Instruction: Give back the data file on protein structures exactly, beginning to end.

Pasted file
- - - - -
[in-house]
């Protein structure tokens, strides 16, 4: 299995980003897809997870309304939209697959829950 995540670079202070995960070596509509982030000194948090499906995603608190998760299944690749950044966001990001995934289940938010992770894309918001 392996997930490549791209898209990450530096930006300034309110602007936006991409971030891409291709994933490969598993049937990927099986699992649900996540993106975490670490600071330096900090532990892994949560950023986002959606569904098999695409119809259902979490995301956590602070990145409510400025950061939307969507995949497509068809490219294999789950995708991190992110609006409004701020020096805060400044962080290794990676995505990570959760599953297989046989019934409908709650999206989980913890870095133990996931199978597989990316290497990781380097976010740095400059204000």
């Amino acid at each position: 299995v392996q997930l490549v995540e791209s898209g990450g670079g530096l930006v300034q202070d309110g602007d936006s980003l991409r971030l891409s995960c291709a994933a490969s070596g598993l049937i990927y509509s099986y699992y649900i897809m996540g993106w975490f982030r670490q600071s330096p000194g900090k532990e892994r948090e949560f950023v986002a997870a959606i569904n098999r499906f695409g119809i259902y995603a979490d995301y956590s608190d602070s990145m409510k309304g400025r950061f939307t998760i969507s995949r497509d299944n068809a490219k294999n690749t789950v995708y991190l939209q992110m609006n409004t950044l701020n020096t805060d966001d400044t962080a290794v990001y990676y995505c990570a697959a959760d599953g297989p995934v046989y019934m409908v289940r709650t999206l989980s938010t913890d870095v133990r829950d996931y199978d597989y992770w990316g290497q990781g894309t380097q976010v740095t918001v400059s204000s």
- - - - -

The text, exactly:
[in-house]
């Protein structure tokens, strides 16, 4: 299995980003897809997870309304939209697959829950 995540670079202070995960070596509509982030000194948090499906995603608190998760299944690749950044966001990001995934289940938010992770894309918001 392996997930490549791209898209990450530096930006300034309110602007936006991409971030891409291709994933490969598993049937990927099986699992649900996540993106975490670490600071330096900090532990892994949560950023986002959606569904098999695409119809259902979490995301956590602070990145409510400025950061939307969507995949497509068809490219294999789950995708991190992110609006409004701020020096805060400044962080290794990676995505990570959760599953297989046989019934409908709650999206989980913890870095133990996931199978597989990316290497990781380097976010740095400059204000």
């Amino acid at each position: 299995v392996q997930l490549v995540e791209s898209g990450g670079g530096l930006v300034q202070d309110g602007d936006s980003l991409r971030l891409s995960c291709a994933a490969s070596g598993l049937i990927y509509s099986y699992y649900i897809m996540g993106w975490f982030r670490q600071s330096p000194g900090k532990e892994r948090e949560f950023v986002a997870a959606i569904n098999r499906f695409g119809i259902y995603a979490d995301y956590s608190d602070s990145m409510k309304g400025r950061f939307t998760i969507s995949r497509d299944n068809a490219k294999n690749t789950v995708y991190l939209q992110m609006n409004t950044l701020n020096t805060d966001d400044t962080a290794v990001y990676y995505c990570a697959a959760d599953g297989p995934v046989y019934m409908v289940r709650t999206l989980s938010t913890d870095v133990r829950d996931y199978d597989y992770w990316g290497q990781g894309t380097q976010v740095t918001v400059s204000s």